Retail Giant To Pay Over $1 Billion In Opioid Settlement

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Jason Cohen Contributor
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Retail giant Kroger will pay up to $1.2 billion in a nationwide opioid settlement, according to a press release by the company.

The settlement will cover most of the opioid claims against Kroger by U.S. states and Native American Tribes, who will receive $36 million from the company, according to the press release. The company asserts it has been instrumental in fighting opioid misuse and is not acknowledging any wrongdoing in the crisis.

“This is an important milestone in the Company’s efforts to resolve the pending opioid litigation and support abatement efforts,” Kroger stated. “Kroger has long served as a leader in combatting opioid abuse and remains committed to patient safety.”

“This settlement is not an admission of wrongdoing or liability by Kroger and Kroger will continue to vigorously defend against any other claims and lawsuits relating to opioids that the final agreement does not resolve,” it added. (RELATED: West Virginia Settles Opioid Lawsuit With Walgreens For $83 Million)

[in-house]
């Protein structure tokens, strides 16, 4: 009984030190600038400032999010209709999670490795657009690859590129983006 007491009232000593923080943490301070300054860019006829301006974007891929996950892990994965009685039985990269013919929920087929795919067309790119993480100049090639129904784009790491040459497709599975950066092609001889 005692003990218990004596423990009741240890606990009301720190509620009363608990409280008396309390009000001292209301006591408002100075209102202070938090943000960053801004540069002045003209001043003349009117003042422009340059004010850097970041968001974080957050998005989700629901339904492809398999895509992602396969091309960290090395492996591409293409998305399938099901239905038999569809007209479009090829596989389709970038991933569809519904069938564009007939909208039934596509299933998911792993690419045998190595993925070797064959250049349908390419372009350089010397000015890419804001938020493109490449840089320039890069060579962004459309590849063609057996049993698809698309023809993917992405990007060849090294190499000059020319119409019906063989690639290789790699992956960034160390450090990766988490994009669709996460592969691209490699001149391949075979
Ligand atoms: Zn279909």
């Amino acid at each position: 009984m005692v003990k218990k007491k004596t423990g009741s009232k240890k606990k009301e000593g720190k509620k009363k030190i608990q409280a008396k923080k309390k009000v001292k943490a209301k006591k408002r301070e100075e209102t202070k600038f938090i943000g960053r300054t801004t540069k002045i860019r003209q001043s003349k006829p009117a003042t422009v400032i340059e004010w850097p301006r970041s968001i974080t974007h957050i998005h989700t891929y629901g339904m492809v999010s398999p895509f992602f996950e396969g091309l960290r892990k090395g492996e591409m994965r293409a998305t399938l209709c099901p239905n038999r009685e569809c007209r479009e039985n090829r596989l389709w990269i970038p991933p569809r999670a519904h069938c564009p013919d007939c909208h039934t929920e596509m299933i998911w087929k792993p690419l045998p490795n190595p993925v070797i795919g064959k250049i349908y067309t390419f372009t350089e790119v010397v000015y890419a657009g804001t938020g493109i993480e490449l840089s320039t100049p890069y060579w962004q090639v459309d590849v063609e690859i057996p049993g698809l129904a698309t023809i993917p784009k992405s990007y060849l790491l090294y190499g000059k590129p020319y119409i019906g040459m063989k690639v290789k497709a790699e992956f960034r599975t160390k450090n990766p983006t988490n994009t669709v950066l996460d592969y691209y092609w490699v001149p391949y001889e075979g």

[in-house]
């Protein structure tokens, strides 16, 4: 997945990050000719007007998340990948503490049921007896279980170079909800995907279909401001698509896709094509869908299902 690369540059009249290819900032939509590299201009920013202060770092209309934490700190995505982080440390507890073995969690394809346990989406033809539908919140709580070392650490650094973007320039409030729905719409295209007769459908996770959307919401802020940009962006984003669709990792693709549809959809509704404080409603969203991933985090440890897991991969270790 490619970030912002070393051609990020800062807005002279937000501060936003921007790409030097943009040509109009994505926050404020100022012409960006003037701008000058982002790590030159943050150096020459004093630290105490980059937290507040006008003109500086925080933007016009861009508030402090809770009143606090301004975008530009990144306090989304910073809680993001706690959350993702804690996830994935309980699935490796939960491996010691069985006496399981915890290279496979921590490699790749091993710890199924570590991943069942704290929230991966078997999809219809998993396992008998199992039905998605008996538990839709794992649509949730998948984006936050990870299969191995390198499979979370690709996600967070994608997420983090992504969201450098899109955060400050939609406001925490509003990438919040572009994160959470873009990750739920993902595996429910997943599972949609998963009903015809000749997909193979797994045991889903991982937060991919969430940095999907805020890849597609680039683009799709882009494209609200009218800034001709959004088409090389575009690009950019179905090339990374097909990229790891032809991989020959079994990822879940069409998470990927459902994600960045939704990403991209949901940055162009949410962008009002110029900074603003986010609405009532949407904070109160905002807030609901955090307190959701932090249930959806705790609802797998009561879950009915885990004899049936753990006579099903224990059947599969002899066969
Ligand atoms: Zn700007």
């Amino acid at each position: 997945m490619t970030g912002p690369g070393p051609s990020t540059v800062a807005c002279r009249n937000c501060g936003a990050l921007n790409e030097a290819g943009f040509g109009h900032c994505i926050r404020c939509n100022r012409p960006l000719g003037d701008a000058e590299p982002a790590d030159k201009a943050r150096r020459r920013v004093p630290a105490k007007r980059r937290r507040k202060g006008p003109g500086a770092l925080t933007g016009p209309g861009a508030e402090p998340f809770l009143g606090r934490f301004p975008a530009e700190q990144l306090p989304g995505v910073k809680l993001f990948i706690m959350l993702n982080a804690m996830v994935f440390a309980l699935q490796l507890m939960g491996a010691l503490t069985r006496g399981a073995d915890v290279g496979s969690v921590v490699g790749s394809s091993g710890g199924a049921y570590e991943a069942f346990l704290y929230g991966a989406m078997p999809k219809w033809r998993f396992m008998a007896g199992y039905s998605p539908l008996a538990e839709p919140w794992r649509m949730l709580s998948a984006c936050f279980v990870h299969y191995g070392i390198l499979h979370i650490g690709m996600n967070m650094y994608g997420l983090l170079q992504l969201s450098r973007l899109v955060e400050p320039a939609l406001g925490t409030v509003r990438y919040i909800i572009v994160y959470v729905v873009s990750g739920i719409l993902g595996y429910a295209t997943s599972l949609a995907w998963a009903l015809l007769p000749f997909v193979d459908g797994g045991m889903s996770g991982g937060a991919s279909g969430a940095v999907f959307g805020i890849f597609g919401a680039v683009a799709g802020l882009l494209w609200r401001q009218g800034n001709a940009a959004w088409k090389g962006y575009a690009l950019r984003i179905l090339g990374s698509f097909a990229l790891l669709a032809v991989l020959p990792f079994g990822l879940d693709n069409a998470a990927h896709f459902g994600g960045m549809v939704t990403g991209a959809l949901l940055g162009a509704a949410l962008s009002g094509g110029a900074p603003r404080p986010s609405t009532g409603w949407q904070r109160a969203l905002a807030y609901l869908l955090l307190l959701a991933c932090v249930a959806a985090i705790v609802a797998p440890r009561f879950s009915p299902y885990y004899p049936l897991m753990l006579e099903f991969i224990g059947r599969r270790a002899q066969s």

Governments and other entities have filed thousands of lawsuits against drug companies and retailers for their alleged roles in the opioid epidemic. Almost 645,000 people have died from overdoses involving opioids from 1999 to 2021, according to the Centers for Disease Control and Prevention.

In August, the U.S. Supreme Court paused a $6 billion opioid settlement that the Sackler Family’s Purdue Pharma had reached in May that would have granted immunity to the family.

Despite the multi-billion dollar fortune the Sackler family gained through Purdue Pharma and its drug OxyContin, which allegedly played a role in launching the opioid epidemic, a Daily Caller News Foundation investigation found no evidence the family is donating money to help victims combat their addictions as of 2017.

Kroger previously consented to pay West Virginia $68 million in a settlement regarding claims that it contributed to the opioid crisis by inadequately regulating its prescription medication distribution, according to Reuters.

Kroger did not immediately respond to the DCNF’s request for comment.

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